Each sign in system is different, but a lot of enterprise environments rely on Active Directory, LDAP, or another account management interface. Users, while they understand the need, hate signing into systems, especially with different passwords and even dislike signing in multiple times with the same username and password. So, if you want to get fancy, look up something called SSPI or GSSPI/GSSAPI. All major web servers have support for this protocol (e.g. mod_auth_sspi for Apache), which allows for transparent sign in using an existing set of sign in tokens from the user's OS. For example, if a user signs in to the OS via Active Directory, which uses an authorized domain controller, the OS gets sign in tokens. SSPI relies on NTLM, which all major web browsers support, to talk to the OS to get the signed in user's sign in tokens, which the browser passes securely to the server. The server then passes the tokens on to Active Directory, which confirms that the tokens are valid for the particular user. The resulting user information gets passed onto scripting languages on the server, which can act on the information.

There are two different ways to use the SSO client: Fully automated using SSPI or a similar protocol as described above (ideal) or displaying username and password fields and having the user enter them in (not as ideal). How you want to integrate with the SSO client is up to you.

What follows is a short code sample that demonstrates basic integration with the SSO client:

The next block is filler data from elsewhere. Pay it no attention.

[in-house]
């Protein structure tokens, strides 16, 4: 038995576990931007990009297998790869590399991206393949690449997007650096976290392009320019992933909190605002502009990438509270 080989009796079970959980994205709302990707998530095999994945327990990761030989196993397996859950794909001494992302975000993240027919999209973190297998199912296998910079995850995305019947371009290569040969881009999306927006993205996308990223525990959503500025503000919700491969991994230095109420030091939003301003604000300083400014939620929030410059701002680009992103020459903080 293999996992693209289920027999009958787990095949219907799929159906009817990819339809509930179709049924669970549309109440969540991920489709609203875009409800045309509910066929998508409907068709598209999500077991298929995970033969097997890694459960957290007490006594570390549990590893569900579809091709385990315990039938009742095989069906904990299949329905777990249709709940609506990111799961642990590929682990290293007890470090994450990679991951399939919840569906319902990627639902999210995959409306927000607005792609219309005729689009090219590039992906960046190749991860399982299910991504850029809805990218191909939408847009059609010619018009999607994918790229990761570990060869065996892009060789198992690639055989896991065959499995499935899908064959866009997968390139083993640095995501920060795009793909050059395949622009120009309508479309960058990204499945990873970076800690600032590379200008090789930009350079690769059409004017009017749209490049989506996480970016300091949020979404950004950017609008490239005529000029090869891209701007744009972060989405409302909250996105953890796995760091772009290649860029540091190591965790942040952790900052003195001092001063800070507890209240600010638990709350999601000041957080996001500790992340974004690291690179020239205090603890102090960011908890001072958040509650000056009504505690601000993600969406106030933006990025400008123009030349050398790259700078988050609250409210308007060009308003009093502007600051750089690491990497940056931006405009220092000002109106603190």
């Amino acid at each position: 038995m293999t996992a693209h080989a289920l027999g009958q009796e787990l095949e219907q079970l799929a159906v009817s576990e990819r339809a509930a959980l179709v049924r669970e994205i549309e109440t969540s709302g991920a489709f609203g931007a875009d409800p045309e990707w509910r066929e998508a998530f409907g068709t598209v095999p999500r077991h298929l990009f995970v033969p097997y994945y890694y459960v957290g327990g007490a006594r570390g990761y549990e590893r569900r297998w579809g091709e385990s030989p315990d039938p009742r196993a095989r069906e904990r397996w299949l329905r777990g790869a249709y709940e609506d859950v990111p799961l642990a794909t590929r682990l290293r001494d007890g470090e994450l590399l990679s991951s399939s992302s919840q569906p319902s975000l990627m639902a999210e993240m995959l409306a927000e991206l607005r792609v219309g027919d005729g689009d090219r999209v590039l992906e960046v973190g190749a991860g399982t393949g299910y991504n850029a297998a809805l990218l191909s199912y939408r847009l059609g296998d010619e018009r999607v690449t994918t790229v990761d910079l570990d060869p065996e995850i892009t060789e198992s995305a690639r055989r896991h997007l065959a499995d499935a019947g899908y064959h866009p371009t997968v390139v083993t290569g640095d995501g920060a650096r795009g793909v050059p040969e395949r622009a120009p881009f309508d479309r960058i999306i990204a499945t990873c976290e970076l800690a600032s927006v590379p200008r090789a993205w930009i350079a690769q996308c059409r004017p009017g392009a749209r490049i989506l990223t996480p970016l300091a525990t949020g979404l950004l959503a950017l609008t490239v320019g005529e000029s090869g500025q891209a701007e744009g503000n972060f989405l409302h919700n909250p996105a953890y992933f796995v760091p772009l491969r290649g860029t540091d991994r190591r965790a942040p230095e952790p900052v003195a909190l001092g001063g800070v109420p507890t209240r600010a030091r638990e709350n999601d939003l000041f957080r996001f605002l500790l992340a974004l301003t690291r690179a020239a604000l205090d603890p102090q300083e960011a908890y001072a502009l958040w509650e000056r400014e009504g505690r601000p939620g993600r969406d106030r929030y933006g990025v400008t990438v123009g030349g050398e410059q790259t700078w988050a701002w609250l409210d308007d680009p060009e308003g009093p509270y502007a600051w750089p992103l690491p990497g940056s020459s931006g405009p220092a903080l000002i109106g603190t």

require_once "client/config.php";
	require_once SSO_CLIENT_ROOT_PATH . "/index.php";

	$sso_client = new SSO_Client;

	// Check the input to make sure signing in is even possible.
	if (!$sso_client->CanRemoteLogin())
		echo "Access denied.";

	// Check login here (LDAP, SSPI, etc).
	// ...

	// Get a unique user ID and fill out protected fields.
	$userid = "42";
	$fieldmap = array(
		"first_name" => "John",
		"last_name" => "Smith",
		"email" => ""

	// Finalize the sign in.
	$sso_client->RemoteLogin($userid, $fieldmap);

That should be fairly simple to follow along with but it might help to understand where the above code fits into the big picture:

The "Entry Point URL" is the front end of the application with a special token that gets passed onto the SSO server. The SSO client running on the application front end talks to the SSO server and sets up a new temporary session and gets a URL that represents the SSO server front end. The web browser is redirected to the SSO server front end and the Remote Login provider (the SSO server can have multiple sign in "providers") sees the special token that was passed, verifies that it is a token it recognizes, and then enables the temporary session for remote access. The Remote Login provider then redirects the web browser to the URL where your sign in code resides (how the server knows about your internal URL is discussed a bit later). You sign in the user and then push information to the SSO server via the SSO_RemoteLogin() function, which requires knowing the SSO server endpoint URL and having an API key and secret, which are stored in 'config.php'. The SSO_RemoteLogin() function redirects the browser back to the SSO server front end upon successful completion of the information push. The Remote Login provider confirms that the information sent is valid and then completes the activation step of signing in.